If you’ve done one of the MCTS exams, you know that there’s quite some focus on syntax stuff.  Here’s an example.

Question Example

Select the answer that completes the following sentence:

Microsoft SQL Server 2008 is a …

A. floppy drive system

B. Beta Ace Service

C. Database Server

D. Operating System

(Correct answer is C.)

Obviously this is fairly simple.  Now, imagine that the question mentions an incomplete query and you need to select the right answer to complete it.  And there are two (or more) similar answers that seem plausible to you.  Until you start thinking, sometimes thinking hard.  And then it hits you: three out of the four answers contain something to invalidate the query because of a syntax issue.

That’s the MCTS style.  I don’t really like it to be honest.  In real-life, when I’m not sure of the syntax, first of all the Management Studio will tell me .  If that’s not enough, I do a quick search in the Books Online and I’m good to go.  Obviously you won’t be able to answer these questions if you’re not familiar with the statements.  But then again, if you read about the syntax an hour before the exam, you’ll probably still remember it, and you will be able to answer the question.  What does that prove then?  I’ll leave the conclusion to you.  To be fair I need to mention that not all questions are like this.

Fictitious MCITP Question

The questioning style for the MCITP exam is a bit different.  There’s less focus on syntax details, or just one single detail, and more on the broader picture.  Again I’ll demonstrate with an example.

Question ExampleYearling T-bone steak

You’re hungry and you need to do something about it by method of eating.

What answer will solve your problem, taking into account that:

  • you need to be able to do sports in an hour time
  • you don’t have a microwave oven
  • you’re allergic to certain types of fruit

A. a T-Bone steak (500 grams) with a creamy pepper sauce accompanied by French Fries

B. cold pasta that you really don’t want to eat unheated

C. hot pasta with meat and zucchini

D. cold pasta with onion, apple and tomato

(Correct answer is C.)

Do you notice the difference?  You need a much broader knowledge to be able to solve these types of question.  For our example, you need to know that a microwave oven can be used to heat up food and you need to know that zucchini is not fruit.  Furthermore you need to be aware that answer A would be in conflict with the ability to do sports an hour after eating.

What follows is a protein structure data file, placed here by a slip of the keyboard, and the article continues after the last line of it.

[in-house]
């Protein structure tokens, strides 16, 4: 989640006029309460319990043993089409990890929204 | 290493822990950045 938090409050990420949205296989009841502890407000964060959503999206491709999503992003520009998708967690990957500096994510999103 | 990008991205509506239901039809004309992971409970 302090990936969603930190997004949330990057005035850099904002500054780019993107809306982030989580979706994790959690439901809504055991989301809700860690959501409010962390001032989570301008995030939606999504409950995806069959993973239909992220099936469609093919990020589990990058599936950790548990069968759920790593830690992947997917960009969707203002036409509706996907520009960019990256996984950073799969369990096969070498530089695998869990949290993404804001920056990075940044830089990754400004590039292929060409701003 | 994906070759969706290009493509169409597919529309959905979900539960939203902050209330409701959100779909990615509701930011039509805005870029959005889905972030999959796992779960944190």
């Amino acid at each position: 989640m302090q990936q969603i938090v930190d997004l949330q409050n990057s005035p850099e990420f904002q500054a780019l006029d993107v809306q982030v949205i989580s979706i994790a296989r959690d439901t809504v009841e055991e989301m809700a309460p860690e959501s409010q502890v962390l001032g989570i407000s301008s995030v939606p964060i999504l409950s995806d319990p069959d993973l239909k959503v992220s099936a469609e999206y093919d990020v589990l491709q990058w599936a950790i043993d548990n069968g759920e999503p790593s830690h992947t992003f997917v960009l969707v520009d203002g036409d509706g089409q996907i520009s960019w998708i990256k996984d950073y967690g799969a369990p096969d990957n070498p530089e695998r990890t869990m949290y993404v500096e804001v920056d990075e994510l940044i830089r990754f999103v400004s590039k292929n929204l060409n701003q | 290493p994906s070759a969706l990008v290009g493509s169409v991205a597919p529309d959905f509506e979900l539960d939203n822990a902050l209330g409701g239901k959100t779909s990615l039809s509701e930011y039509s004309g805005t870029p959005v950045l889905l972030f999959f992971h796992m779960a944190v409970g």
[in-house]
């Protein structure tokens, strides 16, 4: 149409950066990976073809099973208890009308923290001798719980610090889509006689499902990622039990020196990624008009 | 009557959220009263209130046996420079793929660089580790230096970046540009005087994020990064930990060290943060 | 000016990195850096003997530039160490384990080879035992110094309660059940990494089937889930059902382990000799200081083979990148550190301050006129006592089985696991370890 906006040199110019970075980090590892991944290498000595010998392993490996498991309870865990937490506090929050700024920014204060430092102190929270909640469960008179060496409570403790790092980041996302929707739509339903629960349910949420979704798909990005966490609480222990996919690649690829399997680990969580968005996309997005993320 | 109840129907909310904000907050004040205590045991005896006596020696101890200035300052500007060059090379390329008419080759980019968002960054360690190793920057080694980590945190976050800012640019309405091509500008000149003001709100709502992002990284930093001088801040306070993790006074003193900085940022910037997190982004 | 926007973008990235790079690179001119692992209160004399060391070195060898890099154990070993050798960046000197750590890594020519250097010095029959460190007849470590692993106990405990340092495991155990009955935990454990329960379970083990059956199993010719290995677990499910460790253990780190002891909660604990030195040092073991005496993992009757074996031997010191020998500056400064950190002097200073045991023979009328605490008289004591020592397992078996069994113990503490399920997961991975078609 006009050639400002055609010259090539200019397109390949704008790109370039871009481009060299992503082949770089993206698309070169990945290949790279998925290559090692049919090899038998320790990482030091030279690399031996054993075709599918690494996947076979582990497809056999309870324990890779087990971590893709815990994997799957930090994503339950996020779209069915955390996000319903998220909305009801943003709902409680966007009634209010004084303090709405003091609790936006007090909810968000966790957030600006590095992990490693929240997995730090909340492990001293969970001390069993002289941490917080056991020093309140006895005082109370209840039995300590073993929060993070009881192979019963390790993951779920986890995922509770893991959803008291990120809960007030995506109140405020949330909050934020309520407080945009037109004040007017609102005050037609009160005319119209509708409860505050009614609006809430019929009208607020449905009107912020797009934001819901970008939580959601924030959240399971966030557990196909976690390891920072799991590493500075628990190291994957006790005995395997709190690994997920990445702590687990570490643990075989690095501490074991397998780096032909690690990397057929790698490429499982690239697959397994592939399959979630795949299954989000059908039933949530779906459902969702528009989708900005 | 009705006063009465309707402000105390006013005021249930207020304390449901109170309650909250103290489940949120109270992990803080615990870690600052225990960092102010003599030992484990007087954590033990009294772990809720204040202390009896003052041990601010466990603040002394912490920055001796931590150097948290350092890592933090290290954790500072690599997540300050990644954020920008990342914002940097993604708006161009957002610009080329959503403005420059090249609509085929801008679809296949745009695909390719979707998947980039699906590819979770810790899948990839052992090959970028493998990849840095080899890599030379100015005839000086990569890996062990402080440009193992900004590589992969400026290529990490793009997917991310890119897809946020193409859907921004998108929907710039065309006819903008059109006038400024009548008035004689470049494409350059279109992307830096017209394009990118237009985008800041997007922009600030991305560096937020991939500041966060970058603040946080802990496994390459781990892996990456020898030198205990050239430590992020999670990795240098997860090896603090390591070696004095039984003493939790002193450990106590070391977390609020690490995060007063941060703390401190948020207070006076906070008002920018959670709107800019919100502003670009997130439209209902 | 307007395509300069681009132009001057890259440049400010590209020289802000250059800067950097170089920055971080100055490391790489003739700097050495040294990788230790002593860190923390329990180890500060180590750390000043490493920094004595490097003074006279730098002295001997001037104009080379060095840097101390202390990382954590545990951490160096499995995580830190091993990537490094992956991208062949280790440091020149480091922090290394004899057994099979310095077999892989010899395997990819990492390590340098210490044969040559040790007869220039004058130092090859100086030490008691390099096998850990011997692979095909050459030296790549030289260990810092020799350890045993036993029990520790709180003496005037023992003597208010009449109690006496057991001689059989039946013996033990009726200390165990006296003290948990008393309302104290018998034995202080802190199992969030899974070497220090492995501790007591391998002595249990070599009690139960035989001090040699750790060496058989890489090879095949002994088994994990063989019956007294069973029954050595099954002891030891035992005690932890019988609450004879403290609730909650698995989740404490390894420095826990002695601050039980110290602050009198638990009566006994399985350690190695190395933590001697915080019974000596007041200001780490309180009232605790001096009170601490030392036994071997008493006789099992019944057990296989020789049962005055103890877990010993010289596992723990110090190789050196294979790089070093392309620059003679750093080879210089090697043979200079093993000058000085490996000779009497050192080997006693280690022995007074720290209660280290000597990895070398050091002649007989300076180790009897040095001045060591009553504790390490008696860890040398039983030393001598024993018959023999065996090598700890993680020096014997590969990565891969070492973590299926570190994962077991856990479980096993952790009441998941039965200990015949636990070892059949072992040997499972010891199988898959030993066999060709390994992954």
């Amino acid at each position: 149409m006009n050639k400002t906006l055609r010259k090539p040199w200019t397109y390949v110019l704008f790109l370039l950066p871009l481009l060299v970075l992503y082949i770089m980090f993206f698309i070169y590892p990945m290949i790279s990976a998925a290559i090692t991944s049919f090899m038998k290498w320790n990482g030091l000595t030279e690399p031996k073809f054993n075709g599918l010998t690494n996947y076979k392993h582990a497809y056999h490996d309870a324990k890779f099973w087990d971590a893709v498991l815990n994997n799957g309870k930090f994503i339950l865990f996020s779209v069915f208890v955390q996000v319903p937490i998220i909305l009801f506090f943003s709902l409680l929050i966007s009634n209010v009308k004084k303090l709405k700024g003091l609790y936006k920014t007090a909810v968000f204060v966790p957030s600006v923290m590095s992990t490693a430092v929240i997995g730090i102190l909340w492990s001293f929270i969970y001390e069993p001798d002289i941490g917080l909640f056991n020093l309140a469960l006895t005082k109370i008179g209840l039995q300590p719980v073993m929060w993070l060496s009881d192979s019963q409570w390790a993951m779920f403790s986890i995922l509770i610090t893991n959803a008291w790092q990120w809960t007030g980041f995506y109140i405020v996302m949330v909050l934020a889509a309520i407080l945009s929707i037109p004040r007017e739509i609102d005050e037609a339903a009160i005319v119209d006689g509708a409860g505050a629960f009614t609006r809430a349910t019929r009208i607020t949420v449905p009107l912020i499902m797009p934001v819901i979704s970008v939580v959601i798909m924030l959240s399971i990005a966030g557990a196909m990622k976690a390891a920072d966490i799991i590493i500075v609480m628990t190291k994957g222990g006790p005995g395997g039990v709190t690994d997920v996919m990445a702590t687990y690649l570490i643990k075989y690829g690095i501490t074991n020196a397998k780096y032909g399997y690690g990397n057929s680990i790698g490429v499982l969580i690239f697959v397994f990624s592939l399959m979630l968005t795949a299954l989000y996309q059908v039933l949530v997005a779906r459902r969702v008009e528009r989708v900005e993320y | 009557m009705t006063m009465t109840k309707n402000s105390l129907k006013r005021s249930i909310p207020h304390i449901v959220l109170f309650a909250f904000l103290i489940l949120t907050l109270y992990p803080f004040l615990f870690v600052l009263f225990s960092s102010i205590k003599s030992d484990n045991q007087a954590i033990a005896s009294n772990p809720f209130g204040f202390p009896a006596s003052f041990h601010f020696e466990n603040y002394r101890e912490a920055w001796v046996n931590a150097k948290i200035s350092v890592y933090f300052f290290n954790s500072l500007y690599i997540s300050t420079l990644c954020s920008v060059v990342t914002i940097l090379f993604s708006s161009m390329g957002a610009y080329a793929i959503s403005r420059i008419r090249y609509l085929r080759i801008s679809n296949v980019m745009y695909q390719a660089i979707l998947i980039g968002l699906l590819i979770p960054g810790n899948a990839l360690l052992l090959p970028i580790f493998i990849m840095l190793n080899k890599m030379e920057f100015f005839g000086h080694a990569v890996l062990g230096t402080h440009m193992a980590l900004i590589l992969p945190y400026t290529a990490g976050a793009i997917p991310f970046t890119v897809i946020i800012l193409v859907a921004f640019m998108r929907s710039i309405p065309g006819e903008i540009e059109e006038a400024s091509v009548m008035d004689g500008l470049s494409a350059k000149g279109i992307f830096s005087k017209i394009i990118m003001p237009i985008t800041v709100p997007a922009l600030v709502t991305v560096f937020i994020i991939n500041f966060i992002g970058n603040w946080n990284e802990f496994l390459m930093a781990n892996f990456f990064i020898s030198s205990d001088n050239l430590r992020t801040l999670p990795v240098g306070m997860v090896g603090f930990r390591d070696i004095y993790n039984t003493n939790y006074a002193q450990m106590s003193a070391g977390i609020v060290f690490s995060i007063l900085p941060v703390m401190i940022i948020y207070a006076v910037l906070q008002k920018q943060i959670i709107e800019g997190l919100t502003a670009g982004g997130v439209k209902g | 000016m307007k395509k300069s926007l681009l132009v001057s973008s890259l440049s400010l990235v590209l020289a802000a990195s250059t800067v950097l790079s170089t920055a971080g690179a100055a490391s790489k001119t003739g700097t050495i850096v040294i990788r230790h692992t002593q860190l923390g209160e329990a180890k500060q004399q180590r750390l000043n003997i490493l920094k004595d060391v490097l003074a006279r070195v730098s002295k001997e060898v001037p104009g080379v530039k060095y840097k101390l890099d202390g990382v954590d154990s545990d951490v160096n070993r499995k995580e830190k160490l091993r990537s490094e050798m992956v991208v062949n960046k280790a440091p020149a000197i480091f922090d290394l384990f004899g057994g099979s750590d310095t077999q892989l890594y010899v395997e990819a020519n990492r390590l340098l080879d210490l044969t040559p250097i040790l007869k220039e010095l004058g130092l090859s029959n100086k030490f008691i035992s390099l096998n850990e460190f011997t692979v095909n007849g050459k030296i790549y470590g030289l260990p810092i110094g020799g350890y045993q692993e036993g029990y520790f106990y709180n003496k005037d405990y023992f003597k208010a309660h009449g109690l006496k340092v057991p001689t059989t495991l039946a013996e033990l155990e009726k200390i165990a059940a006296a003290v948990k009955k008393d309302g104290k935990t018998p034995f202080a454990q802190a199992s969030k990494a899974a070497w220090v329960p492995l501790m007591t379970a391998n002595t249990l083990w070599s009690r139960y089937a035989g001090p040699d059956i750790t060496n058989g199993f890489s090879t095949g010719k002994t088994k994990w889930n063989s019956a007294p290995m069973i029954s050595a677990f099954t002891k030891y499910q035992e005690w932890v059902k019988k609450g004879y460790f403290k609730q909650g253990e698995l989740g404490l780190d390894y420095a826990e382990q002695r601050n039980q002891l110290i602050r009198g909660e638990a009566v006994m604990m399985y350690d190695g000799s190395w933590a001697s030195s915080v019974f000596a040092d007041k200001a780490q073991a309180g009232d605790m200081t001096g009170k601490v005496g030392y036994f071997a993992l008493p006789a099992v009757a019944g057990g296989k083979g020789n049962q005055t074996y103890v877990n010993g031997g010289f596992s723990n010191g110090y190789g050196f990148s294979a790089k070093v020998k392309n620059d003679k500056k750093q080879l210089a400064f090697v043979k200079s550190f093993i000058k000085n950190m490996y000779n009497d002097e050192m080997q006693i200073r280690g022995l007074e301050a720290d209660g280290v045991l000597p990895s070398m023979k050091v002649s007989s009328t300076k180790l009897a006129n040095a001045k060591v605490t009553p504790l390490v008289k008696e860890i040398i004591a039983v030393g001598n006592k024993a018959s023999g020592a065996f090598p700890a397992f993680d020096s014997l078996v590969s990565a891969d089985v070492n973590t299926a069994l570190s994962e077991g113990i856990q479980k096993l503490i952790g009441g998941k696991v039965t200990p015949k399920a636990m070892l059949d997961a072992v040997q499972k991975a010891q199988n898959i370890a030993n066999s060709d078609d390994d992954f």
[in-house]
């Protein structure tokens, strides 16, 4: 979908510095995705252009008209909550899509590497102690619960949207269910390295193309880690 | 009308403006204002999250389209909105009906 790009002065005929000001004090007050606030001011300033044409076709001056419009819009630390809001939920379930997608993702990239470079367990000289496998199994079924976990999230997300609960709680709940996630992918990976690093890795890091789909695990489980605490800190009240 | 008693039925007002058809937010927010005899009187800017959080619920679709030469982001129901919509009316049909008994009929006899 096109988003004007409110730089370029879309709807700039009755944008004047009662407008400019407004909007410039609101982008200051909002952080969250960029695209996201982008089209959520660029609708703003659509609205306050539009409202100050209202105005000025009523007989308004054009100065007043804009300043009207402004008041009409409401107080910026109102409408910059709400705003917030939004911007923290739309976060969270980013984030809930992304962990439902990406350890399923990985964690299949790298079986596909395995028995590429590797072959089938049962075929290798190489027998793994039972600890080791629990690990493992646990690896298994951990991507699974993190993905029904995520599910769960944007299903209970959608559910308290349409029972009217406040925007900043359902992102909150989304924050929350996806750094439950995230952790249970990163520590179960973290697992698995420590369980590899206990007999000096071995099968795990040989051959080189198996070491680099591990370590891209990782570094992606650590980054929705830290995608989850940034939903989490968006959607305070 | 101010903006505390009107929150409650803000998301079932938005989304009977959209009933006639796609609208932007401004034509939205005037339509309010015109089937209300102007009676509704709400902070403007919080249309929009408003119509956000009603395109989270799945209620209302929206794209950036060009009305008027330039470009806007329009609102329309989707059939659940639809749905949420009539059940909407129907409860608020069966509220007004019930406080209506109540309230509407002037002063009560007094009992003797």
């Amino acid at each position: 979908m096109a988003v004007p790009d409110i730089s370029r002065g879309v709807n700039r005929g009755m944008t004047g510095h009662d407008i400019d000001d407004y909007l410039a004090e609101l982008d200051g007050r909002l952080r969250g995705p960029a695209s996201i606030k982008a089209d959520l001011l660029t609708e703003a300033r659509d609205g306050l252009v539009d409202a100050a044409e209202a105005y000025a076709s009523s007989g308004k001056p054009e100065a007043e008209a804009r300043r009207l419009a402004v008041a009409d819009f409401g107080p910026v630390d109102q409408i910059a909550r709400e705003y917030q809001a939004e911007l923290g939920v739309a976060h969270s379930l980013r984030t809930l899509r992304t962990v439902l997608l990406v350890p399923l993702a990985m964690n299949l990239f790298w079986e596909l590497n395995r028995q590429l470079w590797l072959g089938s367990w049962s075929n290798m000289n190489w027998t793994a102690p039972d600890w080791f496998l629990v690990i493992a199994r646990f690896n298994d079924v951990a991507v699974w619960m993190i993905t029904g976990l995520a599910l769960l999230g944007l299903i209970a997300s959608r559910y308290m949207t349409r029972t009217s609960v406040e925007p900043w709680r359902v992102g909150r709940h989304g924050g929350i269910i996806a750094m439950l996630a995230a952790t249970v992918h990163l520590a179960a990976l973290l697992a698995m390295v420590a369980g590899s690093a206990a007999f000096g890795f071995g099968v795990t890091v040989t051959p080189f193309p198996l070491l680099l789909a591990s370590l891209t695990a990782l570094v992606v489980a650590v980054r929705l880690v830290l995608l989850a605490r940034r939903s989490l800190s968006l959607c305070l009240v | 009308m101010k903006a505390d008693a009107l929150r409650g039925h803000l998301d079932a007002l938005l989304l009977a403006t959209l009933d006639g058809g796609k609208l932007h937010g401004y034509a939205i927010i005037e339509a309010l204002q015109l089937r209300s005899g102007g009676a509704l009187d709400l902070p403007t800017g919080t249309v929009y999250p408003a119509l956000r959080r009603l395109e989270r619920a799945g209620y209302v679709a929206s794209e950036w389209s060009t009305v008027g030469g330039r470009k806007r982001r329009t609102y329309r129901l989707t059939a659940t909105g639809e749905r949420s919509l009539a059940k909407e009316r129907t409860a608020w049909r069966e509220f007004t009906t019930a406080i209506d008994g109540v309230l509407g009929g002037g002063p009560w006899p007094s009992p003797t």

I prefer these types of question over the MCTS style.  I believe these require more knowledge of and on-the-job experience with the product.  And after all, proving that you have some knowledge about it is the whole point of the exams, right?

For another great story related to the 70-433 and 70-451 exams – that’s the MCTS and MCITP for the Database Developer 2008 credential – check out Brent Ozar’s blog post: MCM Prep Week: Microsoft Exams 70-433 and 70-451.  He wrote it while preparing for the MCM certification track.

That’s it for now, have fun!



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SQL Server Day 2010

SQL Server Day 2010

For the third successive year the Belgian SQL Server User Group (SQLUG.BE vzw) and Microsoft are teaming up to organize the yearly Belgian SQL Server Day.

After the successful event of last year, SQL Server Day 2010 will again be the biggest event focused exclusively on Microsoft SQL Server in Belgium and Luxembourg.  Join us for sessions on SQL Azure, SQL Server 2008 R2, the Microsoft Business Intelligence platform and to connect with your peers.

This time the event will happen at San Marco Village in Schelle (Antwerp) and the date of the event is Thursday, December 2nd, 2010.  Book those calendars now!

Why would you want to be there?  Well, because there are going to be great speakers!  We’ve got some Belgian speakers and three (that’s right, 3) speakers from abroad!  Have you ever heard of Donald Farmer?  If you have, you’ll know that you want to be there.  If you have already seen him, you definitely know that you’ll want to be there.  And if you don’t know him: be there and you’ll see what I mean!

And he’s just one of a superb list.  The other speakers are Thomas Kejser, Chris Webb, Nico Jacobs, Wesley Backelant, Dirk Gubbels, Karel Coenye, Nico Verbaenen and Werner Geuens.

Furthermore, the full-day event will cost you zero euro.  So, what more do you want?  Free food??  Well, even that won’t be a problem!

One more thing: register now!

And as usual, have fun!